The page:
It’s the perfect storm.
Ontario’s economy is on the comeback. There’s growth in the province’s construction sector. Now, couple that with troubling labour market data that shows COVID-19 has made apprenticeship registrations and completion rates even worse.
Ontario simply does not have enough skilled trade workers as the economy and construction ramp up. Measures introduced by the province to move skilled tradespeople through the apprenticeship and training system more efficiently is only part of the solution.
Another part, according to a new report released today by the Ontario Skilled Trades Alliance (OSTA), is ensuring employers have the support they need to keep up skills training.
Ontario Minister of Labour, Training and Skills Development Monte McNaugton makes it clear we cannot do without tradespeople.
“Skilled trades workers are the engine of our economy.”
To keep that engine running, the province introduced the Building Opportunities in the Skilled Trades Act, aimed at making the apprenticeship system more flexible and accessible to people who want to make their living in the skilled trades. But those career aspirations could not be realized without the contribution of employers. They’re largely responsible for training skilled trades workers. And they’re also the ones who carry all the costs associated with that training.
The report commissioned by OSTA entitled Examining Employer Incentives in Ontario’s Skills Training System, finds as the Ontario government makes significant investments in reforming and improving skills training, incentivizing employers to invest in skills training is more important than ever. This includes financial incentives such as grants and subsidies and tax incentives, as well as non-financial encouragement including programs and measures that support companies offering apprenticeships.
The report, which includes input from OSTA member companies, found “a large swath of Ontario’s skilled trades employers in the construction industry don’t benefit from financial incentives that were specifically designed to support those who train new workers.”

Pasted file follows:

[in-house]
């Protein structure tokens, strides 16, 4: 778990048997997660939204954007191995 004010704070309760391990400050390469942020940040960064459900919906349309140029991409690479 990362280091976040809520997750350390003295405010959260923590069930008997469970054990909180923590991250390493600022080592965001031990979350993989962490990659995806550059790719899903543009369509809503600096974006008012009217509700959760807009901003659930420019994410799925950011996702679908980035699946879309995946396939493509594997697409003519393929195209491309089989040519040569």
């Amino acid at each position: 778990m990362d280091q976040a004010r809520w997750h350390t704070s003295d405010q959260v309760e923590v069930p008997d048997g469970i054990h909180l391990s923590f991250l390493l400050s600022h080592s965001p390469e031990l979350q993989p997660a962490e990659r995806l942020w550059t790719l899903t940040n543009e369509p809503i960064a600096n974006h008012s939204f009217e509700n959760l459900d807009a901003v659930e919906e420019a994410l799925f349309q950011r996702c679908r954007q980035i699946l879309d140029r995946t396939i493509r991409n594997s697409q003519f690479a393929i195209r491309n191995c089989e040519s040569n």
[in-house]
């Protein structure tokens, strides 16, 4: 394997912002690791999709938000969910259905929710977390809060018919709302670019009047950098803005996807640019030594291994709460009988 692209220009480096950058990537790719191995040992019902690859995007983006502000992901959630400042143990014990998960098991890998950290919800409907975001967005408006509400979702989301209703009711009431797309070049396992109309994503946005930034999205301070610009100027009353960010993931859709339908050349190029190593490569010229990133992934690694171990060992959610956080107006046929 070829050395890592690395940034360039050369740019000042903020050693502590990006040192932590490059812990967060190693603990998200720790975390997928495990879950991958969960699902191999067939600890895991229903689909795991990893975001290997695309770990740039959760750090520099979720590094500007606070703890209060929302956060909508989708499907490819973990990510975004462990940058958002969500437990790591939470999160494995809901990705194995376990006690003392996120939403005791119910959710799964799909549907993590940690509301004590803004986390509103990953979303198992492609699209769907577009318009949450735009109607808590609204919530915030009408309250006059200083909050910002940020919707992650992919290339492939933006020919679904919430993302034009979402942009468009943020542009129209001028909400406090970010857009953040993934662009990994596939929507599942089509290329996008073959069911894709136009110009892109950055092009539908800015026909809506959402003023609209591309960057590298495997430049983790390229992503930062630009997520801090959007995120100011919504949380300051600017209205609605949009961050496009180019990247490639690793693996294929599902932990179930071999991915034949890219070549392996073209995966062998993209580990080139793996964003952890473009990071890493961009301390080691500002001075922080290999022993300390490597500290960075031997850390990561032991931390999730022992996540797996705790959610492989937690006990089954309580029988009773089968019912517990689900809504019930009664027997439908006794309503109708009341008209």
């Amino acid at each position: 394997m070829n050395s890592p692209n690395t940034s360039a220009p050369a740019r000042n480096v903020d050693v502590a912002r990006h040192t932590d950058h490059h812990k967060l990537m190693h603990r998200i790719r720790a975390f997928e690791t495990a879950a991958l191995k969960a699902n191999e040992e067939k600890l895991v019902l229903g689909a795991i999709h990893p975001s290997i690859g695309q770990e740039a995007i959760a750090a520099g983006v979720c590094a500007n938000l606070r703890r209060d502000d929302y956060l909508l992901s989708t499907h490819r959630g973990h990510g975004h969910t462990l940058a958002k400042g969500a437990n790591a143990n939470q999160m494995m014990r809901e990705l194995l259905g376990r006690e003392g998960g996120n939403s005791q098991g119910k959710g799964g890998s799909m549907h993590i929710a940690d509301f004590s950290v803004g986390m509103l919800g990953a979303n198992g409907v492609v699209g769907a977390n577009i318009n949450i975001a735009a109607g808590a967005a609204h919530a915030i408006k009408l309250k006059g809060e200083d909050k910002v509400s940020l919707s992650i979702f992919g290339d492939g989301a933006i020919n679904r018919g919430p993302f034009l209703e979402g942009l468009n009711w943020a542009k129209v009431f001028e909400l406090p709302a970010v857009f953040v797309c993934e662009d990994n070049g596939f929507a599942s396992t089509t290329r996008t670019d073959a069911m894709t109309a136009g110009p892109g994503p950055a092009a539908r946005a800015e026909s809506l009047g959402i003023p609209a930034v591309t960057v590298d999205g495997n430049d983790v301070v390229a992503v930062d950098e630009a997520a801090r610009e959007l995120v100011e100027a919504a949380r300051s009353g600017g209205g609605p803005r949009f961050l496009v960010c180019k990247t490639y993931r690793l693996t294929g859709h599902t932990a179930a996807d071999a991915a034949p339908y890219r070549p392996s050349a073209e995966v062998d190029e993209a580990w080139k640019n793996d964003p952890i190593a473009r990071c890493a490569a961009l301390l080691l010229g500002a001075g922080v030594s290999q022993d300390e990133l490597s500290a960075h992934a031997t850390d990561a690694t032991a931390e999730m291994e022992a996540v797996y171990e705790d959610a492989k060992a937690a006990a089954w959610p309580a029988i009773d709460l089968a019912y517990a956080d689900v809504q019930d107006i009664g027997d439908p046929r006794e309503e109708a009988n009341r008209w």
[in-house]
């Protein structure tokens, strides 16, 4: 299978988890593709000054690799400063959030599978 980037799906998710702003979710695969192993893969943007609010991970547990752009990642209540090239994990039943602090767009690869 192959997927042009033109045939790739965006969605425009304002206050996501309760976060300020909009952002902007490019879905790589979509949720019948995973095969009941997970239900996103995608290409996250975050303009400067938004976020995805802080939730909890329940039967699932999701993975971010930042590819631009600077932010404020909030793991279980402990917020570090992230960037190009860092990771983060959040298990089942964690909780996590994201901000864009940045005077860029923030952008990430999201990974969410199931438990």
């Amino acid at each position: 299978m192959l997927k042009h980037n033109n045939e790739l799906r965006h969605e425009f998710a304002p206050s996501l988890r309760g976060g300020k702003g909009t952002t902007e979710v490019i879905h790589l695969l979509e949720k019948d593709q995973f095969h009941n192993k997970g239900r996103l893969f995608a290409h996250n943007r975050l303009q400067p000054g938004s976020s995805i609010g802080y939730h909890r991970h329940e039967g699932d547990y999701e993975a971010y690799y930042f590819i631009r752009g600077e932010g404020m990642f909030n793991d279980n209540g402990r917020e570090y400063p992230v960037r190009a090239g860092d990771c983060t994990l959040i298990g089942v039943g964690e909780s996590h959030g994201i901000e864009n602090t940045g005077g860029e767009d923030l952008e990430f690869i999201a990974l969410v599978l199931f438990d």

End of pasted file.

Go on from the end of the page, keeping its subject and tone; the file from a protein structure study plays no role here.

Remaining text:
This is especially true in the voluntary trades, where most employers opt to train workers independent of the formal apprenticeship system. But for both compulsory and voluntary employers many issues remain the same.
There are high upfront costs in training people new to construction and many smaller businesses do not want the liability or paperwork associated with apprenticeships. Employers also believe that time constraints and trouble finding workers with the right mix of skills prevents them from making further investments in skills training and/or apprenticeships. These are issues that must be addressed.
The pandemic has only compounded the challenge of rebuilding the province’s skilled trades workforce.
The Canadian Apprenticeship Forum estimates new apprenticeship registrations dropped by more than 30 per cent in 2020, with completion rates falling by approximately 40 per cent. This puts further strain on a construction and maintenance industry that has to recruit 100,000 new construction workers this decade to counter the wave of baby boom retirements and keep up with new infrastructure projects.
As Ontario’s economic activity and construction industry accelerate, the only thing missing is skilled workers. This is a huge worry for employers. A Bank of Canada survey of the business community this past summer found while economic optimism is on the rise, so too are concerns that labour constraints could cause significant challenges.
Employers are the trainers and mentors who open doors and create the training and apprenticeship opportunities. As the skilled trades shortage worsens, providing the support and encouragement that employers need is crucial. When they invest their time, expertise and funds in skills training, they make it possible for more jobseekers to make a good living and career in the skilled trades.
Stephen Hamilton is chair of OSTA and Ontario director of public affairs for the Progressive Contractors Association of Canada. Send Industry Perspectives comments and column ideas to firstname.lastname@example.org.